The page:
Music@

When life gets you down, turn up the volume! 

Music is a universal language. No matter what, it makes people feel- happy, nostalgic, relaxed, powerful, whatever, but it makes you feel! The beat makes your body move and the words make your heart pound. And if you notice, it brings people together and connects them in an inexplicable way.

When it comes to language learning, music can be a very helpful tool. Think of how easy it is to remember songs! Ever had a song you loved in a language different than your own? Were you able to sing along? I remember when I started to learn English I'd listen to Michael Bolton songs on a cassette player (yes, I'm a 90s kid) and read the lyrics off the insert #TimeLoveAndTenderness! Shut up- it's a great song! Anyway, I had no idea what I was saying but I could sing the entire album. This helped me a lot with pronunciation, reading, and comprehension. I was able to sound out the words just like the singer did. I was also able to see the words I was singing and this allowed me to learn them and then make connections to identify patterns in reading words that were spelled similarly. I would look up words I didn't know, like "tenderness", and learned new words this way. This is much easier to do now- thank you Google Translate! My favorite song to learn was the theme song to The Fresh Prince of Bel-Air. Probably the first song I ever tried to rap. 

 Cassette insert- these came inside the cassettes and included the song lyrics. #Awesome90sStuff

Cassette insert- these came inside the cassettes and included the song lyrics. #Awesome90sStuff

 "Now this is the story all about how..." Read more:  Will Smith - The Fresh Prince Of Bel Air Lyrics | MetroLyrics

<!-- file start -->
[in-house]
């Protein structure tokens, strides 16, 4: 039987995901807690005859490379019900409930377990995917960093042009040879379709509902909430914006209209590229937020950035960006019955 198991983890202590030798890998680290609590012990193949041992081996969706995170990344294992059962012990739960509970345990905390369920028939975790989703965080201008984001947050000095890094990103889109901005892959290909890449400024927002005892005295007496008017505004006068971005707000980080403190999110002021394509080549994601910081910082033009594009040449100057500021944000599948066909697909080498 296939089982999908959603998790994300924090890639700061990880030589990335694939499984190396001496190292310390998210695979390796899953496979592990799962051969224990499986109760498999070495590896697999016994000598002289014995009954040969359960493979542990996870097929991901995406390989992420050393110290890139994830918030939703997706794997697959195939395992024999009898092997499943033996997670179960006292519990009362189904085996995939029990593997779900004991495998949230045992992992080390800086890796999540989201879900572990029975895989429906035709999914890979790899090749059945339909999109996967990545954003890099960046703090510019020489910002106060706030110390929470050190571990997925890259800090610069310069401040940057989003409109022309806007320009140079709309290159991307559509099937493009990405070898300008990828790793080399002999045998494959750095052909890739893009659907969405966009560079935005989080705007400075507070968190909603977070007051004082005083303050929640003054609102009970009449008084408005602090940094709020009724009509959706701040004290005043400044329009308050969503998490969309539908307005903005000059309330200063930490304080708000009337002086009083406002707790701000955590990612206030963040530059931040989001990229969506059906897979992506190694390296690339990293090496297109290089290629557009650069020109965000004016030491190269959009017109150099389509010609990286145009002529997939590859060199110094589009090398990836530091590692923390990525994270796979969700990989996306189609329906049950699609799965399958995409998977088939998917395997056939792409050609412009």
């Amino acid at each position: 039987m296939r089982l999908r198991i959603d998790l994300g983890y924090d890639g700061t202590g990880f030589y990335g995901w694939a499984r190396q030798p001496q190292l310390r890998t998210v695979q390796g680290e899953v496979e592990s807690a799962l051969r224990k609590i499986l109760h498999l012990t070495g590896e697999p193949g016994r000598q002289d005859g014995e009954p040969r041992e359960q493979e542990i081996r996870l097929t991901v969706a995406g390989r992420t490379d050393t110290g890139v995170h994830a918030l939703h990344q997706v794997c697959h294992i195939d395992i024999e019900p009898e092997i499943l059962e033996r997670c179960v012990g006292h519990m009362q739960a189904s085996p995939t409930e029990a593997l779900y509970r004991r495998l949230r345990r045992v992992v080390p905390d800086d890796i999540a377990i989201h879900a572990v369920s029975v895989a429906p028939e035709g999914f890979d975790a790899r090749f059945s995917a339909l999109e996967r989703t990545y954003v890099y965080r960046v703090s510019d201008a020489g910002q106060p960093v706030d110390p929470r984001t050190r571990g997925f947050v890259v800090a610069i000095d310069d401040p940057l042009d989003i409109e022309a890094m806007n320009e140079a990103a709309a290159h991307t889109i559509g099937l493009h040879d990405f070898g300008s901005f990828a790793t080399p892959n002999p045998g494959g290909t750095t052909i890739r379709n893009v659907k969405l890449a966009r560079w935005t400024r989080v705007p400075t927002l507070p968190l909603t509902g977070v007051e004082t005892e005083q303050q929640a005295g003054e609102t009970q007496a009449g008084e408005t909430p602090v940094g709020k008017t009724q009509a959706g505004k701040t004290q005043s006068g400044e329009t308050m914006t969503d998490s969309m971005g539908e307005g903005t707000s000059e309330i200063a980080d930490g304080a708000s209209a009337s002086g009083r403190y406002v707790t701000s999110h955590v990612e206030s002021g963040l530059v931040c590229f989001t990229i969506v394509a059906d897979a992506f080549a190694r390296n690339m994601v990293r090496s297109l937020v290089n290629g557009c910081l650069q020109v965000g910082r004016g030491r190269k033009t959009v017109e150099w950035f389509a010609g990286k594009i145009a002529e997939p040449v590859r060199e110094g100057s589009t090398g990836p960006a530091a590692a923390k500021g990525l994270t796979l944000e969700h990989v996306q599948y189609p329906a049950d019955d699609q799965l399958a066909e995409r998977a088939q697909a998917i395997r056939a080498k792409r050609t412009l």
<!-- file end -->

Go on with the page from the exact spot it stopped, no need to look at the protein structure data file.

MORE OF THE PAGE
"Now this is the story all about how..."
Read more: Will Smith - The Fresh Prince Of Bel Air Lyrics | MetroLyrics 

As a Spanish and English (ESL) teacher, I have seen over the years how music can help in language learning. People go nuts when they get to sing- it's like sugar, instant happiness. I think it's because it doesn't feel like "work". Using music to teach grammar works like a charm too. I've seen teenagers nodding their heads to the beat of songs I taught them to help them remember things during exams. They always tell me how much they love music because it's fun and they actually learn a lot; great for auditory learners! We've even gone "Christmas caroling" from our classroom to the school's office a few times with about 30 kids jamming out to a Spanish questions song to the tune of "Jingle Bells". Those kids rocked their Qs test! 

But not only has the music method worked for me, there is research on this stuff that proves it actually does work as a language learning practice! One particular study showed that incorporating music into language learning significantly helped students. The study researched "whether the incorporation of a music program in the second-language classroom, with methodology based on similarities that exist between the structures of music and language, reinforced both the learning of music and the learning of a second language". The results showed that the students who used music did much better in all music tests and in the oral, grammar, and reading comprehension exams than the students who did not.

So, there you go! #Science! Rock out & learn a new language while you're at it. Music@ is the answer :)

By: Janny B.D.- teacher, entrepreneur, creator, motivator, and believer.


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